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July - Oct. 2017, Sursock Museum Beirut. Recreation and destruction of his childhood home in Damascus. Reflections on the artist's project.By Murtaza Vali | Jan 2015
Exile is predicated on the existence of, love for, and bond with, one’s native place; what is true of all exile is not that home and love of home are lost, but that loss is inherent in the very existence of both.
Edward Saïd, Reflections on Exile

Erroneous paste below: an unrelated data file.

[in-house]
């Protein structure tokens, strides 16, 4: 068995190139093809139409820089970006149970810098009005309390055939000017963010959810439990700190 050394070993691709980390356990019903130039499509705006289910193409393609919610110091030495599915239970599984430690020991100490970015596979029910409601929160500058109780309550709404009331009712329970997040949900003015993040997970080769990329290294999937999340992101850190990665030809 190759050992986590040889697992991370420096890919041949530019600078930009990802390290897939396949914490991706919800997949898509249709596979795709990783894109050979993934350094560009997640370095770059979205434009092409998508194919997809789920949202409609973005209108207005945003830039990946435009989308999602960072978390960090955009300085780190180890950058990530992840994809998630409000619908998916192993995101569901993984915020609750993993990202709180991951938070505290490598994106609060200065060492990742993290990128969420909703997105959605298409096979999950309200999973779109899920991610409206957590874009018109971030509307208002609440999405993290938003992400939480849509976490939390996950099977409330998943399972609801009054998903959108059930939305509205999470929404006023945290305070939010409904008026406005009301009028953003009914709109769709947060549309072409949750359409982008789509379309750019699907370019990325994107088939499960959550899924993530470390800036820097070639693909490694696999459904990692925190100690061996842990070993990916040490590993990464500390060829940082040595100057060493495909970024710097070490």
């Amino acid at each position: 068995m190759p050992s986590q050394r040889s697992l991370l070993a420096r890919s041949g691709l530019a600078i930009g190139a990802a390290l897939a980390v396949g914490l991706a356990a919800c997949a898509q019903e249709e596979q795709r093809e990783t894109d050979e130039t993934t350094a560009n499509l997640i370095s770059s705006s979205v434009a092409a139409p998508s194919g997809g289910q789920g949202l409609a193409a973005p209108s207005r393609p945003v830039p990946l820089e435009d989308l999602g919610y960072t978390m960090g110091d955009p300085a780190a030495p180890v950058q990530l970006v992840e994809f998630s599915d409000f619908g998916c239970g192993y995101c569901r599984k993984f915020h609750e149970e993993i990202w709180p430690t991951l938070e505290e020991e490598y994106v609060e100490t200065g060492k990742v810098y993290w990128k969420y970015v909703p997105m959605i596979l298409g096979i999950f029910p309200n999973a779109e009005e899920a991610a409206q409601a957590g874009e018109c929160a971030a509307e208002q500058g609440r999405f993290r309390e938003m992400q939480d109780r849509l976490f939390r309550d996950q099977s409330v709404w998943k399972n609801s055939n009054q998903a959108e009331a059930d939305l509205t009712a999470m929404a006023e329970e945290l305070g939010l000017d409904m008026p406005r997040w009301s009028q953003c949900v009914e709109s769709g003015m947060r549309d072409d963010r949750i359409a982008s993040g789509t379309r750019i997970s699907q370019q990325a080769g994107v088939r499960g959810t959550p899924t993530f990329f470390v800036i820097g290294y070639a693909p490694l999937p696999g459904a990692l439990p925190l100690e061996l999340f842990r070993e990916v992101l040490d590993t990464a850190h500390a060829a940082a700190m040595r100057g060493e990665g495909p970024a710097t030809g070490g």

A scale model of a non-descript muddy brown apartment block, of the sort commonly found in cities across the Middle East, fills the photograph’s frame, the first of a series of five large-scale images that form a part of Hrair Sarkissian’s latest project, Homesick (2014). A stairway running up the center of the building bisects it into two equivalent wings. Each features four front facing balconies, of which some are completely open while others have been partially enclosed to create additional interior space. The style and color of the curtains, window treatments and metal railings running along the edge of each balcony varies. A small water tank is visible on the roof as are the wall mounted air conditioning units and exhaust fans used by each apartment. Distracted by the high degree of detail it can take a moment to register that the structure is, indeed, a model isolated within a white walled space, and not real and part of the urban fabric of an Arab city. And though the photograph provides no detail through which we can confirm relative scale, its subject commands both the space and the frame in a manner that suggests a roughly equivalent relationship to the human body, somewhat comparable to that of Tony Smith’s Die (1968), an archetypal Minimalist sculpture. The structure is actually a 1:30 scale replica of the building in Damascus where Sarkissian grew up, and where his parents continue to live. Collaborating with an architect and a building contractor, Sarkissian worked from blueprints and photographs of the original structure to carefully construct this detailed facsimile at Darat al Funun in Amman, Jordan, which, unlike conventional architectural models and for an added degree of material verisimilitude, was made using actual construction techniques and materials like rebar reinforced concrete.